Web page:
It pollutes your server with spam files. These files contain malicious code within them instead of the genuine icon image code. Some of the code used to load such files can be seen below:

Some malware creates rogue favicon.ico or random .ico files on your server which contain malicious PHP code inside them. This malicious PHP code is known to perform dangerous actions on websites such as URL injection, creation of administrator accounts, installing spyware/trojans, creating phishing pages, etc.

@include “\x2f/sg\x62/fa\x76ico\x6e_54\x656ed\x2eico”;

WordPress Redirect Hack – Scanning WordPress For Redirection Malware:

To get started with the malware scanning process, you’ll first have to identify the type of redirection hack that your site is facing. Once you’ve done that by referring to the steps given above, we’ll have to actually find the malicious code and remove it from your site.

You can either opt for an automated malware scanning solution or proceed with a manual approach. Here are some steps you can take for removing malicious redirects from your site & prevent the redirection hack:

Check with online security scan tools

As a preliminary check, you can scan your site using tools such as Astra’s free Security Scanner and Google Safe Browsing. If your site has links to any blacklisted URLs, you will be alerted by these tools. You’ll also get a short list (not exhaustive) of some of the malicious code snippets found in your site. For a detailed scan, you would either have to scan all website files manually or get a malware scan done.

Verify WordPress Core File Integrity

To see if any malicious code has been injected into the core WordPress files, you can run a file integrity check using WP-CLI. To run such checks, follow these steps:

  • Login to your server via SSH
  • Install WP-CLI
  • Change directory to the location where you have WordPress installed
  • cd /var/www/html/
  • Check your current WordPress with the following command
  • wp core version
  • Now run the the we’ll run the command to get a list of files who’s checksum doesn’t match with the original WordPress release
  • wp core verify-checksums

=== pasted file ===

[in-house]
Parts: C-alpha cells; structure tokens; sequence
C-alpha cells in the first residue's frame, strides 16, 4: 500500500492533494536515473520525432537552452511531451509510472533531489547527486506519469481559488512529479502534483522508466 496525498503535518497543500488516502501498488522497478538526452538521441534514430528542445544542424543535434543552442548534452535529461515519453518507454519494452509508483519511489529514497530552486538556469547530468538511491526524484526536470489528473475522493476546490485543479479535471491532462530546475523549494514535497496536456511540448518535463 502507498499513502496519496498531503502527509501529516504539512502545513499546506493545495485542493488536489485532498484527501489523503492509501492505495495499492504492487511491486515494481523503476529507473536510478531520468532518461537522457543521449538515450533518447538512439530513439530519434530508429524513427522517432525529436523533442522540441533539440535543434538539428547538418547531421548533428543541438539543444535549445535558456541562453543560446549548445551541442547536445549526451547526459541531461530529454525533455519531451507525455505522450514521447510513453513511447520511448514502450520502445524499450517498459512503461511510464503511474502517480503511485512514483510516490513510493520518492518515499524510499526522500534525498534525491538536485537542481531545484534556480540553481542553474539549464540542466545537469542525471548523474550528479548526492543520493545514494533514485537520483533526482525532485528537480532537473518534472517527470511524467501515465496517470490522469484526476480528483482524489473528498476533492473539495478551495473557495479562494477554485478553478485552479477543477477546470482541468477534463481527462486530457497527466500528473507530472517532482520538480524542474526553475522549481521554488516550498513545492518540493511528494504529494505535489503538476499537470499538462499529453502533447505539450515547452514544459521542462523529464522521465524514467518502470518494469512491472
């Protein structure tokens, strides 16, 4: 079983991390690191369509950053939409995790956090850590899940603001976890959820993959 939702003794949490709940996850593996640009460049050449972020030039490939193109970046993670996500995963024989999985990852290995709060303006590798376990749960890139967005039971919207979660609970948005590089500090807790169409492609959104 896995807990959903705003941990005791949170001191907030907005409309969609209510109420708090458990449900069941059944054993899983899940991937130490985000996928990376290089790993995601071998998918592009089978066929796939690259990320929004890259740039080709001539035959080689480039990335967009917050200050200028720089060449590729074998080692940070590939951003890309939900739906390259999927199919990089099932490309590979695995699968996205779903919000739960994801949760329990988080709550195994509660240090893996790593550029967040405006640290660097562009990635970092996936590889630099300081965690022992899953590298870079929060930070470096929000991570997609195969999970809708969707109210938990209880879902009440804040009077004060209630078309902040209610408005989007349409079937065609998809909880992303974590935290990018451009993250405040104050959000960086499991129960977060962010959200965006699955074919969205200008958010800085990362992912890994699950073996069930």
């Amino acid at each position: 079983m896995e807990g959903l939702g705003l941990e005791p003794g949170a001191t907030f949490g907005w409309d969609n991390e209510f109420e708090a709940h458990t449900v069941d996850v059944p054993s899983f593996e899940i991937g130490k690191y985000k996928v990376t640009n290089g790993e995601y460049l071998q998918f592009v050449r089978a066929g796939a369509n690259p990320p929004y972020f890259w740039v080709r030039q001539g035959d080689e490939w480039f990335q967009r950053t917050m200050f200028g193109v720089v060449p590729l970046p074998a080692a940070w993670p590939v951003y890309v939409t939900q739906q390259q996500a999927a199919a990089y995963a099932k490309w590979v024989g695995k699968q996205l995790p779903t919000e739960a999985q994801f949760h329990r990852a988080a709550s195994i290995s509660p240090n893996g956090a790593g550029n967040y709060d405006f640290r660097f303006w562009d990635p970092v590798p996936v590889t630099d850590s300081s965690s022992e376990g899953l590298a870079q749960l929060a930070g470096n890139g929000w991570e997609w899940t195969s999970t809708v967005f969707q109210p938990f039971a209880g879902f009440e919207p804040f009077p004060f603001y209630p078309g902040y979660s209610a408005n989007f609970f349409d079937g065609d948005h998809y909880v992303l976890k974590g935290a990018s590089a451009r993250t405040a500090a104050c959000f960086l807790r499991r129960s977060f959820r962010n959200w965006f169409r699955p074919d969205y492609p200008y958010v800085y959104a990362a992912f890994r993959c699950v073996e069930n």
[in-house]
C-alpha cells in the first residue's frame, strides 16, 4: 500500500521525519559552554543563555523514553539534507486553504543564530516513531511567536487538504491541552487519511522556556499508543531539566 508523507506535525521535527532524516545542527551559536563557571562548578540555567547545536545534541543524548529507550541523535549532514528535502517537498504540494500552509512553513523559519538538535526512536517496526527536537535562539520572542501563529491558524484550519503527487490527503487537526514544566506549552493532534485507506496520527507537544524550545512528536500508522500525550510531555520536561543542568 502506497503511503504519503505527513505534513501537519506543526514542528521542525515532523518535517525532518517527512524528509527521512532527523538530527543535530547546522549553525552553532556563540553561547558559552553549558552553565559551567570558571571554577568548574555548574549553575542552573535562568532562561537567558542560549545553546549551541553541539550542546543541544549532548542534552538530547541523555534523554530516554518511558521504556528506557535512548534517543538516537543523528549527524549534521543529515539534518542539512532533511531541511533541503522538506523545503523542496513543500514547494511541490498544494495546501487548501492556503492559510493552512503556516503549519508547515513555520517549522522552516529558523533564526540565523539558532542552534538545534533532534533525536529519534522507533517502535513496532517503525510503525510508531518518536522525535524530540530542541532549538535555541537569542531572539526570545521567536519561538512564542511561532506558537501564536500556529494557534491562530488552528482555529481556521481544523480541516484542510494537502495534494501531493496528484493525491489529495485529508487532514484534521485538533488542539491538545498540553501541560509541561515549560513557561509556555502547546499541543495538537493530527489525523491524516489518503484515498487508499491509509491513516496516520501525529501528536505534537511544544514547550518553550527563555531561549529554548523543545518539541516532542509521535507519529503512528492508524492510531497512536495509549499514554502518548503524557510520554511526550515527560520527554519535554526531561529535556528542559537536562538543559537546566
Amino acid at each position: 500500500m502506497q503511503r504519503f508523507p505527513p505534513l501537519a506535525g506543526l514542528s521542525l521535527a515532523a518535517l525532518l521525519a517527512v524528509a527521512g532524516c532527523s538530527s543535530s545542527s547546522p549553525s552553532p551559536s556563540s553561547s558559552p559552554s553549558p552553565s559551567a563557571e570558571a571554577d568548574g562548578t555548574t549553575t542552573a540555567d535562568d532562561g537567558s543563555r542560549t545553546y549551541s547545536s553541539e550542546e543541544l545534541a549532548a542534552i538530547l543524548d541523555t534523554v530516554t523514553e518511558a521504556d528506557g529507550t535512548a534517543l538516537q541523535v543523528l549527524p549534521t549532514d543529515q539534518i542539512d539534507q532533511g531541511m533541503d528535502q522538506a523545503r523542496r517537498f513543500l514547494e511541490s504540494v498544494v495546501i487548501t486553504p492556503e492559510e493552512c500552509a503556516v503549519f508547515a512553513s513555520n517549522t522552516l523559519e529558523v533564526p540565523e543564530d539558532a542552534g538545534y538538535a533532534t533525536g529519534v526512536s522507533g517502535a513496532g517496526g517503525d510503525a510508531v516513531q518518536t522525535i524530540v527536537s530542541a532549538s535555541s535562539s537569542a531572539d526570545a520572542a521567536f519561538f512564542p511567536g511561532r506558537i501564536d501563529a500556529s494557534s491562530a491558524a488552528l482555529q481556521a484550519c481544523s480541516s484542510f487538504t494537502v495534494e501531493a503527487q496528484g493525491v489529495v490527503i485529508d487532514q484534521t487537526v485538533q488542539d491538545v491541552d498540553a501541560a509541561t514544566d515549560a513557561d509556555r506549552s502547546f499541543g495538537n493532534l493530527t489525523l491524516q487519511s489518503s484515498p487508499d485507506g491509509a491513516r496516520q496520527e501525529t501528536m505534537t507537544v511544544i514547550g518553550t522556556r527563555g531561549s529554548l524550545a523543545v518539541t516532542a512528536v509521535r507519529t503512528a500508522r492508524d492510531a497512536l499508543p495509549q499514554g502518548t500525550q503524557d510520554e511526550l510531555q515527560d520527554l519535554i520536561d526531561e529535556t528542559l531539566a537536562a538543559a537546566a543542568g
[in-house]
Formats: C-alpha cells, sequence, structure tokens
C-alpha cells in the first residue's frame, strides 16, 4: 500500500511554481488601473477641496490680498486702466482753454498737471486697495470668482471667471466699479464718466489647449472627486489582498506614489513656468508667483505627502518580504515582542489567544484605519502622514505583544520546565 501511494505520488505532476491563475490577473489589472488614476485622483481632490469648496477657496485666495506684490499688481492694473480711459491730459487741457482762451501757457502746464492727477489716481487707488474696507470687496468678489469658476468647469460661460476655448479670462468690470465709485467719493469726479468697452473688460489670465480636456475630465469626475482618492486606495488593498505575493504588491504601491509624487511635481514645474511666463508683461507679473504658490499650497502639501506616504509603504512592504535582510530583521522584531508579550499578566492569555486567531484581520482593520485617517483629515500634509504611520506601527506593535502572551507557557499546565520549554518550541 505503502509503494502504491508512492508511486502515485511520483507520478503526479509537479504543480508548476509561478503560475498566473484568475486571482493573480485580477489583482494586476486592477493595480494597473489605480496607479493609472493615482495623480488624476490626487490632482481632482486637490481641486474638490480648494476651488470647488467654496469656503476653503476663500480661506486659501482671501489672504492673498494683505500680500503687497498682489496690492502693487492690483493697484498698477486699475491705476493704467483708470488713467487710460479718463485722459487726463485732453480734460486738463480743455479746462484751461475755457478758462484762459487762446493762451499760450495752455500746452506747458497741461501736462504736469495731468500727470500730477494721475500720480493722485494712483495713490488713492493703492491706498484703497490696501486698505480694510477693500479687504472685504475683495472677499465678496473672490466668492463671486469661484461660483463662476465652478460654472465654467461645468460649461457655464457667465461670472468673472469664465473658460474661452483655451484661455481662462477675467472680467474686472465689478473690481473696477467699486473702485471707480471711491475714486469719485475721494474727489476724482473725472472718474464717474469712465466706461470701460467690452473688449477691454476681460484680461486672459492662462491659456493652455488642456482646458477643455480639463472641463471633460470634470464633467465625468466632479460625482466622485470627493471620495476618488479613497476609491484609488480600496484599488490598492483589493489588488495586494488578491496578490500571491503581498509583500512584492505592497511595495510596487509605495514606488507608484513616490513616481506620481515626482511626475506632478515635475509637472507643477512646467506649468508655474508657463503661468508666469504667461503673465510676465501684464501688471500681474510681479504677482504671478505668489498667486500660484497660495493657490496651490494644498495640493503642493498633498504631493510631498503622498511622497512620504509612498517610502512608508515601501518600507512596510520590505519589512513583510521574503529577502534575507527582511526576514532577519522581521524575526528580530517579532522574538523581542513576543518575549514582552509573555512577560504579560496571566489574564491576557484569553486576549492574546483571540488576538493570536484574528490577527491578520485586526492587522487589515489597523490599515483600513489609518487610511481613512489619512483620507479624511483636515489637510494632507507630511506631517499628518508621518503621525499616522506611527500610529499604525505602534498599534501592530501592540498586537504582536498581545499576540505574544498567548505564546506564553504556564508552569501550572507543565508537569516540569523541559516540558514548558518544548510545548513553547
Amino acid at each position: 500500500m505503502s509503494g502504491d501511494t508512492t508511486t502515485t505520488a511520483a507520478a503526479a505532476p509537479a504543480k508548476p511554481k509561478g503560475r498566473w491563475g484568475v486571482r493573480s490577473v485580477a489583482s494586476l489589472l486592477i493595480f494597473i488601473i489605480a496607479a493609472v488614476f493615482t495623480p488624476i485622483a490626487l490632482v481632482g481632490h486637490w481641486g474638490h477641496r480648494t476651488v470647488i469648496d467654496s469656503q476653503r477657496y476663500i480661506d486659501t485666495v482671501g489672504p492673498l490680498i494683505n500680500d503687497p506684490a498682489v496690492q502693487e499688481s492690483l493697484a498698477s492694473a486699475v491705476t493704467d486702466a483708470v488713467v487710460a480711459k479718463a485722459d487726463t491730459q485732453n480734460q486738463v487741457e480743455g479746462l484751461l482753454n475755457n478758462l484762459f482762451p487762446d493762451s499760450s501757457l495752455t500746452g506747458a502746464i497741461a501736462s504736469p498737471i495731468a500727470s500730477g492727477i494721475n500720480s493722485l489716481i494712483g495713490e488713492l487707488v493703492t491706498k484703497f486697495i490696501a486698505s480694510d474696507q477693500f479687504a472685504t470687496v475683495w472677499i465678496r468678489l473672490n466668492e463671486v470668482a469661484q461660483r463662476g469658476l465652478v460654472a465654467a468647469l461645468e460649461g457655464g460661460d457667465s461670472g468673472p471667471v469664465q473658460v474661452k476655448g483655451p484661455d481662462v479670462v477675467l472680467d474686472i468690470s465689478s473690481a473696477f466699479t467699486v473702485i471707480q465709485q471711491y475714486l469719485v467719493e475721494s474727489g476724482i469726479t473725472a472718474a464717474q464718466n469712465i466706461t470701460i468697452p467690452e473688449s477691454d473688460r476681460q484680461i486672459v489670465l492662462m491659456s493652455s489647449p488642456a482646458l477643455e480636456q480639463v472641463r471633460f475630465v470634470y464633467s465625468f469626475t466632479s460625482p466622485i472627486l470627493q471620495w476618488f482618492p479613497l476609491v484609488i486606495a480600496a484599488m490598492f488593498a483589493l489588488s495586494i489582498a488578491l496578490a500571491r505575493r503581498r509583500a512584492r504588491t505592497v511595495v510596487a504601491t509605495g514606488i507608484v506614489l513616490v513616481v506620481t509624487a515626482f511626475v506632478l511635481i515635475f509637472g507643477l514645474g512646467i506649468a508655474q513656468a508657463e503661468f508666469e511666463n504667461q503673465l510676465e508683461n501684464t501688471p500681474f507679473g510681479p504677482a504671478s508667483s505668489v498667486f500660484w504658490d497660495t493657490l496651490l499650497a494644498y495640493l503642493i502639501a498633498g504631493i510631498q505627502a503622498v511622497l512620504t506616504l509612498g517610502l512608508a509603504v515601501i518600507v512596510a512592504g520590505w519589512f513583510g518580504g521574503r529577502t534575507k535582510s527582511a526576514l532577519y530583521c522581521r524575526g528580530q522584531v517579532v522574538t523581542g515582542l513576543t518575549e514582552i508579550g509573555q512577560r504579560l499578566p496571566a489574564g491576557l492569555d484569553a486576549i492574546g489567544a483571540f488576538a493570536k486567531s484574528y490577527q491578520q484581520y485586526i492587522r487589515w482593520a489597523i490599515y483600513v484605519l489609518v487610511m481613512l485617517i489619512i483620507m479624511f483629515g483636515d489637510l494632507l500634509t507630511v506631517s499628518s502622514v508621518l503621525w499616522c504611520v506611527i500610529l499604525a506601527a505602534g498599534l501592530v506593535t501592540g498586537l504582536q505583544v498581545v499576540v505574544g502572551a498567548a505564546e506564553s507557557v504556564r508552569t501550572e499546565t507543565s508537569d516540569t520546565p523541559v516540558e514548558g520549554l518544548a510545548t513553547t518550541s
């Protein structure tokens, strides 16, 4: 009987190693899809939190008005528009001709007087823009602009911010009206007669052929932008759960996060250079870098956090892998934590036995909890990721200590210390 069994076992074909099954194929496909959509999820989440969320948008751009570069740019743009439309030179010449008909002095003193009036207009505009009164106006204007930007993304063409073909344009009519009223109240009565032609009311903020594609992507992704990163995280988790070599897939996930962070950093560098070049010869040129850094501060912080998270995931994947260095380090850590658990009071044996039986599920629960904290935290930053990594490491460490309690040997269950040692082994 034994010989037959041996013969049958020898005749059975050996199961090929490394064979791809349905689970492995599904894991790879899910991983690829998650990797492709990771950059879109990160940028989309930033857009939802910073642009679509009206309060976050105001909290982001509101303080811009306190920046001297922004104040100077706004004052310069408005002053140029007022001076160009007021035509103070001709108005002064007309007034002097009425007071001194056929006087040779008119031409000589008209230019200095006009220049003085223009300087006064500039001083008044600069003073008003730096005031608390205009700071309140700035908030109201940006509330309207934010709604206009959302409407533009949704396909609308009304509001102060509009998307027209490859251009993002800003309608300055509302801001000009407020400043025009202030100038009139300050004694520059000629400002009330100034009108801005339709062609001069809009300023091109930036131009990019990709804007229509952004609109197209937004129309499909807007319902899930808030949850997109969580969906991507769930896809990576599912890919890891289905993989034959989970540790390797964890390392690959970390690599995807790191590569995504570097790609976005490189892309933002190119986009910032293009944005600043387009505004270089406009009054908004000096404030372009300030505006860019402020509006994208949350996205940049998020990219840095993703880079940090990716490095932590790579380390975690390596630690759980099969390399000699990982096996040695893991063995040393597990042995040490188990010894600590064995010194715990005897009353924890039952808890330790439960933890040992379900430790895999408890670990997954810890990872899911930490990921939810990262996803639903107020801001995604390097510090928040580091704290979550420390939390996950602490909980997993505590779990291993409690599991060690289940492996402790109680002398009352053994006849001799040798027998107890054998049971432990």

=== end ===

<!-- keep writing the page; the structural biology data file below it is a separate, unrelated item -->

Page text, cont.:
• Look at the output from the above command. Some warnings are okay. However, if core files do not match checksums you may need to replace your core files, or restore a backup.

Remove hidden backdoors & redirection code

Hackers usually leave a way to get back into your site. Backdoors are usually there in files which are named just like legitimate files.

You can manually search your websites’ files for common malicious PHP functions such as eval, base64_decode, gzinflate, preg_replace, str_rot13, eval etc. Note that these functions are also used by WordPress plugins for legitimate reasons, so make sure you take a backup or get help such that you do not accidentally break the site.

See if any new admin users were added

Login to your WordPress admin area, and check if any ghost/unknown administrator users have been added. Hackers routinely add themselves as an admin so that they retain access to your site and re-infect it even after you remove the redirection hack.

If you find any such users, quickly delete the accounts and change passwords for all other Admin accounts.

While you’re at it, also make sure (depending on your website’s requirement) that the Membership option called “Anyone can register” is disabled and the option “New User Default Role” is set to Subscriber.

new admin users were added

Scan Plugins & Theme files

Check for fake & vulnerable plugins
Click on ‘Plugins’ in the left panel to see all the plugins that are installed on your site. If you see any unknown plugins, delete them.

For plugins that have updates available, check on the WordPress plugin changelog if any recent security issues have been found. Also, scan the plugin files for backdoors and redirection code.

Sample of the malicious code injected in the header.php file

Use online tools (For e.g. diff checker) to compare your plugin files with the original ones. You can do this by downloading the same plugins from the WordPress plugin repository and them matching your installed plugins against these.

However, this also has a set of limitations. Since you would be using multiple plugins, it is not always possible to compare each and every file. Also, if the the redirection hack is because of a zero day, then chances are that an update for the plugin is not available.

Search database for malicious links

You can manually search your WordPress database for common malicious PHP functions like we did to find backdoors. Login to a database management tool such as phpMyAdmin or Adminer. Select the database used by your site and search for terms such as as “<script>evalbase64_decodegzinflatepreg_replacestr_replace, etc.”

Be really careful before you make any changes, as even a tiny change such as a space has the potential to break the site from loading or function properly.